Inside a small house in La Acequia, one of the gritty shantytowns that drape the hills around Caracas, Carlos is preparing for a day’s work: loading-up ammunition, piling-up grenades, stacking flak jackets and black balaclavas.
“We have a kidnapping now, so we must get ready,” says the 28-year-old, who works with an 80-member gang. It has a portfolio of interests, from kidnapping and drug-running to killing. He claims it also has a powerful ally: the Venezuelan government.
“Sometimes government people send us to murder. We work in partnership. It’s screwed up,” says Carlos, who asked for his real name not to be published, pointing to assault rifles he claims came from the Bolivarian national guard. “I don’t like to see my country like this but it’s the way things have turned out. We have become a nation of malandros,” or thugs, he concludes.
Venezuela’s descent into hoodlum state from beacon of revolutionary socialism — a picture of Hugo Chávez, who died in 2013, hangs above Carlos’s head — has been spectacular.
Three decades ago, Venezuela boasted some of Latin America’s highest living standards. Today, after 17 years of revolution, most people cannot find toilet paper in shops — even though the country has larger oil reserves than Saudi Arabia.
Corruption is rife and violence is out of control: 25,000 murders last year made Venezuela one of the deadliest countries in the world.
But this weekend Venezuelans will elect the 167 members of the National Assembly and, for the first time in 17 years, the vote will probably end the socialist government’s majority. It promises to be a decisive moment.
President Nicolás Maduro has pledged to do “whatever it takes” to ensure “victory”, including bypassing the assembly and governing in a military-civic alliance in the “name of the people”, although there is no evidence that the people support him. Some polls suggest the opposition will win Sunday’s election by as much as two to one. Sixty-seven per cent of Venezuelans say Mr Maduro should not finish his term.
The sense of disenchantment is apparent even among once-fervent supporters of the revolution. “I believed in Chávez. I don’t believe in Maduro,” Carlos says. “Maduro is not Chávez,” he adds. That last phrase is being repeated around the country like a mantra.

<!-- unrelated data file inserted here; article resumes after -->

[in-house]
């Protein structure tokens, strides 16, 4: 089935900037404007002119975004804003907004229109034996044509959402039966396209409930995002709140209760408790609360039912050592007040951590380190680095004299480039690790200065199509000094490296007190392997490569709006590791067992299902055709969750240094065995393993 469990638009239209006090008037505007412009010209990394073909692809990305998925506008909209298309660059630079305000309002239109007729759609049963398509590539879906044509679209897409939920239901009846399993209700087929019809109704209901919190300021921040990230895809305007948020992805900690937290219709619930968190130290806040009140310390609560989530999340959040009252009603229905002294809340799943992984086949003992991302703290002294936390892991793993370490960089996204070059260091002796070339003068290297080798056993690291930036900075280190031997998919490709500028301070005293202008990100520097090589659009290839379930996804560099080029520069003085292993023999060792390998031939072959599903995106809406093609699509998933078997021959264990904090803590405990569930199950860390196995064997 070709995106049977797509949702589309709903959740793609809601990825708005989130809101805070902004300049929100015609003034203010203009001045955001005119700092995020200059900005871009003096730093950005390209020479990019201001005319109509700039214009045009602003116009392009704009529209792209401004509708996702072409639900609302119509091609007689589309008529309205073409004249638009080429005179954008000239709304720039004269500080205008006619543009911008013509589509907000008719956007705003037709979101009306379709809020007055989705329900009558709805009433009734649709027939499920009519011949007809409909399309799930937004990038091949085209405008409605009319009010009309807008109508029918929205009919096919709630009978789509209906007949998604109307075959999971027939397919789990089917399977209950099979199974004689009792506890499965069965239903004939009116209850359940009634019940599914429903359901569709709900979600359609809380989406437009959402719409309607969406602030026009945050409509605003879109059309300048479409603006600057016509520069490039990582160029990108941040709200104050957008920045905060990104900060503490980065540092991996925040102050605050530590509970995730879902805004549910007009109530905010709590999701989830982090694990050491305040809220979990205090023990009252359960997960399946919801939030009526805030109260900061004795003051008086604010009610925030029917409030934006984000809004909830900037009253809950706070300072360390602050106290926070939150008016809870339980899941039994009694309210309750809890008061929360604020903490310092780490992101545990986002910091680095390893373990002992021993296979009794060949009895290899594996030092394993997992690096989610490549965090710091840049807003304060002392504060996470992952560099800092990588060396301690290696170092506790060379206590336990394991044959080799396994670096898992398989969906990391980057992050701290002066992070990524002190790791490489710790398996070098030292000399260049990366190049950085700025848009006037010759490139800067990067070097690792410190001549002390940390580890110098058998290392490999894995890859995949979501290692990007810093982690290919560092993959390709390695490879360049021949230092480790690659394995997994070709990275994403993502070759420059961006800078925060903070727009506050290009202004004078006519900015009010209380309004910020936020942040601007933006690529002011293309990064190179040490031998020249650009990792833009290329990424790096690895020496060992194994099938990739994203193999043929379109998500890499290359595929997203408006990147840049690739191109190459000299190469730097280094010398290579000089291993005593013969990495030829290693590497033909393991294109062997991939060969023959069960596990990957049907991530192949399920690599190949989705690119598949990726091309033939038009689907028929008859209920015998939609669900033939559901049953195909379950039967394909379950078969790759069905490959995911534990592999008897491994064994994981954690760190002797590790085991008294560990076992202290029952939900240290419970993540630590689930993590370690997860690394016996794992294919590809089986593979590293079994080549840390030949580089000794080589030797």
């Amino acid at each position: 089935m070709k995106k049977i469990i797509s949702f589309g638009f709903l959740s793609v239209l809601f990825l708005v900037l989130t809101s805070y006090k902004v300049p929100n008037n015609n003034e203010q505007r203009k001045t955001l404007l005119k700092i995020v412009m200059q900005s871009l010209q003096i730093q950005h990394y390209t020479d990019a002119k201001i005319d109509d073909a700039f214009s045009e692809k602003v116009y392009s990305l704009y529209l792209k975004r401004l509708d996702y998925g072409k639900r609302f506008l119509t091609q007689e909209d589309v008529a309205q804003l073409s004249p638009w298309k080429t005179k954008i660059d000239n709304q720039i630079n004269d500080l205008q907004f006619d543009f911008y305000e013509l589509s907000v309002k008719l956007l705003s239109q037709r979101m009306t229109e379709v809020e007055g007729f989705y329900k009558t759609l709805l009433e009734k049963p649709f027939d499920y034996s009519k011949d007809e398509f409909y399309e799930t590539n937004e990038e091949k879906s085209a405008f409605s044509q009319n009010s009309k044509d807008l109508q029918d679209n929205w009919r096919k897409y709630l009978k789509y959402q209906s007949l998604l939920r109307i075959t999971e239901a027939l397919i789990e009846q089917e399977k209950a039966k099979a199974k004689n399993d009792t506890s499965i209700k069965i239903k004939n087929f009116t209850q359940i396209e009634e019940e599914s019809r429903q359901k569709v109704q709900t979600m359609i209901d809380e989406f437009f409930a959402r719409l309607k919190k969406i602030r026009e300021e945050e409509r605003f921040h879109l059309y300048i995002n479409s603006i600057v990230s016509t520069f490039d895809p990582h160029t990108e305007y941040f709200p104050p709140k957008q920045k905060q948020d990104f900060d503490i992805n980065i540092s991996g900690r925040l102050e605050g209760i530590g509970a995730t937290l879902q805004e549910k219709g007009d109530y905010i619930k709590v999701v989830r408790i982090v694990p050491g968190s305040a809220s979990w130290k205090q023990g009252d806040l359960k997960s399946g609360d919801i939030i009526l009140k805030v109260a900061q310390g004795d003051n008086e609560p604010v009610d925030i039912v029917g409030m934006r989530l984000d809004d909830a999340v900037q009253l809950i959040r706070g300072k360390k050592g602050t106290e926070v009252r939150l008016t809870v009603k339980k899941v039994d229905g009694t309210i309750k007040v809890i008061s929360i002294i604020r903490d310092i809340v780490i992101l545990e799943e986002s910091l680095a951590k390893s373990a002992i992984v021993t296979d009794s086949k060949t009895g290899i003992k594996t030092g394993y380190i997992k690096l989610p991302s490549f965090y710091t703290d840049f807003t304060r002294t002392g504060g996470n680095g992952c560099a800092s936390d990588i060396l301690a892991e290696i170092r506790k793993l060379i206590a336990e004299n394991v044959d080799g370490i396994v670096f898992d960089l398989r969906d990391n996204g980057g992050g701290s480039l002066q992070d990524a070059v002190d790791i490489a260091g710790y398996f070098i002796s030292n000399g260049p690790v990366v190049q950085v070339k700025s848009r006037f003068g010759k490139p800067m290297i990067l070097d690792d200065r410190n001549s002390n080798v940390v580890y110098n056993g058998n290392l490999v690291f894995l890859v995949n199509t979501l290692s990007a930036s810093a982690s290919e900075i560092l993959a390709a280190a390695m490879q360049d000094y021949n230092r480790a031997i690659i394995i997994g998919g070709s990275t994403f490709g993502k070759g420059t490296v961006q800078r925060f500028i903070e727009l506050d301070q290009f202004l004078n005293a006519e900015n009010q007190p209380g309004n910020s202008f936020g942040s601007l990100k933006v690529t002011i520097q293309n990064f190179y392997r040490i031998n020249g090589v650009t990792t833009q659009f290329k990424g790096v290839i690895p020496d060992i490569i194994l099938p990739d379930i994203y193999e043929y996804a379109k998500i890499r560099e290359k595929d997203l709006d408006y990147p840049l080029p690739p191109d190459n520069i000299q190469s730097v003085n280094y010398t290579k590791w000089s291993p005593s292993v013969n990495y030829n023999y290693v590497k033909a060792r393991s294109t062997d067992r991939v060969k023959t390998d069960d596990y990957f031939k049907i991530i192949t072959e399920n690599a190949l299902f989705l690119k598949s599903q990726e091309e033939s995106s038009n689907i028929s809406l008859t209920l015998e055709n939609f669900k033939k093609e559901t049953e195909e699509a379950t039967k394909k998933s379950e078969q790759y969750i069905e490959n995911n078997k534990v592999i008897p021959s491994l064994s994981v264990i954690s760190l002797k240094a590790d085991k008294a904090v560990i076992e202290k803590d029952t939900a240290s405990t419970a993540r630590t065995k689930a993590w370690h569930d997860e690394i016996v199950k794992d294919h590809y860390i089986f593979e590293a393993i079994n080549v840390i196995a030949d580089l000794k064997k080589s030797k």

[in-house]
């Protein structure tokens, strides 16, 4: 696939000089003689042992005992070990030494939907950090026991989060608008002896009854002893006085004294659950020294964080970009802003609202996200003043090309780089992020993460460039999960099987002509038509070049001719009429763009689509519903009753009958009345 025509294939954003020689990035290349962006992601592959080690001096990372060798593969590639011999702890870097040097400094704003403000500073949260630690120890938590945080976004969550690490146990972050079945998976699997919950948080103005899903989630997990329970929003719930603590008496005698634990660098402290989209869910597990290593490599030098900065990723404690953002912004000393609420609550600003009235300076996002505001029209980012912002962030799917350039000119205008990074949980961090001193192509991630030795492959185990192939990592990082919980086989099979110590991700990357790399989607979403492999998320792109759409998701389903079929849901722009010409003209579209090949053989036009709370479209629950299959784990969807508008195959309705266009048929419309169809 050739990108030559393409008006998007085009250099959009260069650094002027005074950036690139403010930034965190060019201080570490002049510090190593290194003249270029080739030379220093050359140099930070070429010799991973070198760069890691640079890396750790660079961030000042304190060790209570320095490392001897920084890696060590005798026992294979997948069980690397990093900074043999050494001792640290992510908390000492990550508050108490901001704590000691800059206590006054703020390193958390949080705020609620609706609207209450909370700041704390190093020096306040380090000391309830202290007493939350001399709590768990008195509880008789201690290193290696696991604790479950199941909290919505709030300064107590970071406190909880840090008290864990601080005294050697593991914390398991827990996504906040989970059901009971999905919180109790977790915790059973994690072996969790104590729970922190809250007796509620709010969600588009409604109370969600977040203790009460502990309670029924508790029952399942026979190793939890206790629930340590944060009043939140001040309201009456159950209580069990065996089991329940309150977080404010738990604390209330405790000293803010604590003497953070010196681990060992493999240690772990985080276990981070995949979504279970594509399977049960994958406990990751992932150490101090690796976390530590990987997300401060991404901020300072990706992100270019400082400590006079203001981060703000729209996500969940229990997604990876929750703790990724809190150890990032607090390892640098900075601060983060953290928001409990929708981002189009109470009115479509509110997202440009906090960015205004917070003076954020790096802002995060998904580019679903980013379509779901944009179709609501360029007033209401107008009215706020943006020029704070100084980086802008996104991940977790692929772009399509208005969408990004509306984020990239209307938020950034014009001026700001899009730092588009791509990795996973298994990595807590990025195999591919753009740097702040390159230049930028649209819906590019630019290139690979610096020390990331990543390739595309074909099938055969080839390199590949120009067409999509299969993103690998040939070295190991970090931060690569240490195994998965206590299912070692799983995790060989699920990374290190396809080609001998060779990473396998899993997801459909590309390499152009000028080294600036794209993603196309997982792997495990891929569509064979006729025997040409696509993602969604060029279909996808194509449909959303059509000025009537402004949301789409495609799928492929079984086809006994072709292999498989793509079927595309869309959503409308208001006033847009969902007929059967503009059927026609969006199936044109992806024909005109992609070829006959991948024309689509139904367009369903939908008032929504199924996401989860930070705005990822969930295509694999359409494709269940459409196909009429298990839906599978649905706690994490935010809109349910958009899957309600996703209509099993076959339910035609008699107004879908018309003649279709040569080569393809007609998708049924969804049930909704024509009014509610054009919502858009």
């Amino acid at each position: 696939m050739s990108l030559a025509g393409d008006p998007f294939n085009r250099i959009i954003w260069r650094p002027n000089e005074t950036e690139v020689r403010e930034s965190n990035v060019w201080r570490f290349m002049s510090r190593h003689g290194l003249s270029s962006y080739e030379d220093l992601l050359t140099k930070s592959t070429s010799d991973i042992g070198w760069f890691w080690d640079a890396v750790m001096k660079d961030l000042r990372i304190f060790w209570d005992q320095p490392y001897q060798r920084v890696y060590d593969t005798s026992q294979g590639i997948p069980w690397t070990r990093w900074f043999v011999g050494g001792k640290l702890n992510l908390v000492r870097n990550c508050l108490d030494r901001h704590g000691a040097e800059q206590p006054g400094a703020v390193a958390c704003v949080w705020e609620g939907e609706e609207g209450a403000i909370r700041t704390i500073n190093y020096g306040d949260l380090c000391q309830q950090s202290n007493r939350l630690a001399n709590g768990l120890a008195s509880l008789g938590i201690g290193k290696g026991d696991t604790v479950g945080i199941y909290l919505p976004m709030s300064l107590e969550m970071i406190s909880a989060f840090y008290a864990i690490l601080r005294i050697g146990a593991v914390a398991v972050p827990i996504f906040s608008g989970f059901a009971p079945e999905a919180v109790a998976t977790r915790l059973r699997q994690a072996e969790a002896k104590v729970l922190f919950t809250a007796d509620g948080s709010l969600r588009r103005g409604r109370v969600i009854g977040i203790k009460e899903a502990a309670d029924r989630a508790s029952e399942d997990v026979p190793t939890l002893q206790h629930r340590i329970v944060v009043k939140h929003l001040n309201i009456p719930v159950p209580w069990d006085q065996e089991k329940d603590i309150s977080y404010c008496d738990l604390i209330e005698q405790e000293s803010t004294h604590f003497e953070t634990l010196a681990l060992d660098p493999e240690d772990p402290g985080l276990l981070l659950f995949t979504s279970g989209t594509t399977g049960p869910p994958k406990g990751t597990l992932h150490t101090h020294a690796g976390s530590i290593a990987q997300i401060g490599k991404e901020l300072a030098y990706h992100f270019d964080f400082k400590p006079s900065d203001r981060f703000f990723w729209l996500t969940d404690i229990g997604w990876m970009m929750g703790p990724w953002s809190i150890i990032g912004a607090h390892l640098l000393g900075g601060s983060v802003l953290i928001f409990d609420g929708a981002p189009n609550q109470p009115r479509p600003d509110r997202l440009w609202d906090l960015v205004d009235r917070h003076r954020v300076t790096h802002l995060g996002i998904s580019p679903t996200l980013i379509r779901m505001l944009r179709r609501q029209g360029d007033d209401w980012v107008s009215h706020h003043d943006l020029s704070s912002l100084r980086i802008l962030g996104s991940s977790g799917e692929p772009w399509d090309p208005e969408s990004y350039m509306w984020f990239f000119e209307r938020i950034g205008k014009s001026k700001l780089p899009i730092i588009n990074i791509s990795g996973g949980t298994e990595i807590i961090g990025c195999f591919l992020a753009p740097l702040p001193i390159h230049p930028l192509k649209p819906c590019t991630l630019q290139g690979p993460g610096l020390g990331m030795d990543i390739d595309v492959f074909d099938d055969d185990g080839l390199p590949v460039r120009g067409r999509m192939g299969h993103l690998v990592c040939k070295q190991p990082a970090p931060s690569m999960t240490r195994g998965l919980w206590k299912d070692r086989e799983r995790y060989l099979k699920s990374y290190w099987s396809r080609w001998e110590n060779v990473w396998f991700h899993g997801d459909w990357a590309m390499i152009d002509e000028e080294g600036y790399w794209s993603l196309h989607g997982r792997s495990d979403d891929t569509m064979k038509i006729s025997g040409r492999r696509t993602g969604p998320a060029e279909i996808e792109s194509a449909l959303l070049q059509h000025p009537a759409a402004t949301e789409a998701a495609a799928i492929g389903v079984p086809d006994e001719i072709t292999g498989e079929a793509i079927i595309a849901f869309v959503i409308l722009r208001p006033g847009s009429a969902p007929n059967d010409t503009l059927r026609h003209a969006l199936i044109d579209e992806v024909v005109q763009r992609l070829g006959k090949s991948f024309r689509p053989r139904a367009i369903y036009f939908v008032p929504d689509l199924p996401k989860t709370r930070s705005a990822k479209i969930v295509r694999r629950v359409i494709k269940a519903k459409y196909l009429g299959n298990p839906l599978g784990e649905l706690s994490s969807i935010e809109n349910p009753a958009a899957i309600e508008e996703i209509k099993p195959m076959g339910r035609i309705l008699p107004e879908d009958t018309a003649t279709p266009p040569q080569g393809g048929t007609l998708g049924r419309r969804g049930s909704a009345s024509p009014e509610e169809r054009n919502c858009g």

That souring is reflected in Venezuela’s decrepit economy. Shortages are rife and health services are collapsing. Triple-digit inflation — estimates put it at 185 per cent — is destroying social gains. Minimum monthly wages of 9,649 bolívars are worth only $10 at the black market exchange rate, less than in Cuba, Venezuela’s closest ally. This year, the economy is forecast by the International Monetary Fund to shrink by 10 per cent, following a 4 per cent drop in 2014. Next year, it is forecast to shrink by 6 per cent.
Allegations of corruption and drug-trafficking reach the highest levels. Last month, two nephews of Cilia Flores, Mr Maduro’s wife, were arraigned in a New York court to face charges of conspiring to smuggle cocaine into the US. The government’s usual response is to blame “the stooges of imperialism” who want to “sell the country”.
“This is the time for change,” says Lilian Tintori, the wife of imprisoned politician Leopoldo López, who has become one of the best-recognised faces of the opposition. “There is a permanent violation of civil and human rights, intolerance and aggression.”
The opposition’s factions have buried their differences to unite as Mesa de la Unidad Democrática, a political umbrella; it did the same in 2013 when Henrique Capriles narrowly lost the presidential election to Mr Maduro. The campaign message is again abstract and free of concrete proposals — aside from an amnesty for political prisoners.
The government’s unpopularity is benefiting the opposition by default, even in former chavista strongholds. Jacqueline Jiménez lives in Petare, one of Latin America’s largest slums. The 30-year old mother of three always used to vote for Venezuela’s ruling socialist party, or PSUV; not any more. Her husband, a bricklayer, was shot and killed two weeks ago on his way to work — all because he had no money on him. “This revolution was supposed to take care of us. Instead it is killing us, impoverishing us,” she laments. “I will vote for the opposition because this government is useless, and dangerous.”
Increasingly, the rest of the world sees Venezuela this way. The country comes last on the World Justice Project’s rule of law index, below Afghanistan. Senior figures such as Diosdado Cabello, the head of the national assembly and the second most powerful man in Venezuela, face US allegations of drug trafficking. Mr Cabello has denied such charges on his television programme, saying that the allegations are part of a “campaign” against socialist Venezuela.
Such invective no longer has the impact it once did locally, however — neither does it wash in much of South America. Even former allies, such as Argentina, are withdrawing their support as the so-called “pink tide” of leftist leaders that once governed much of the region loses power amid the commodity price crash. Mauricio Macri, Argentina’s president-elect, recently argued that Venezuela should be expelled from Mercosur, the regional trade group, because of rights violations.
Massive anti-incumbent feeling’
Even so, redressing the situation in Venezuela will be hard. The election run-up has seen even greater violence. Last week opposition politician Luis Manuel Díaz was shot dead at a rally. Ms Tintori, who was standing next to him, was splashed with blood. “They want to kill me,” she told the Financial Times.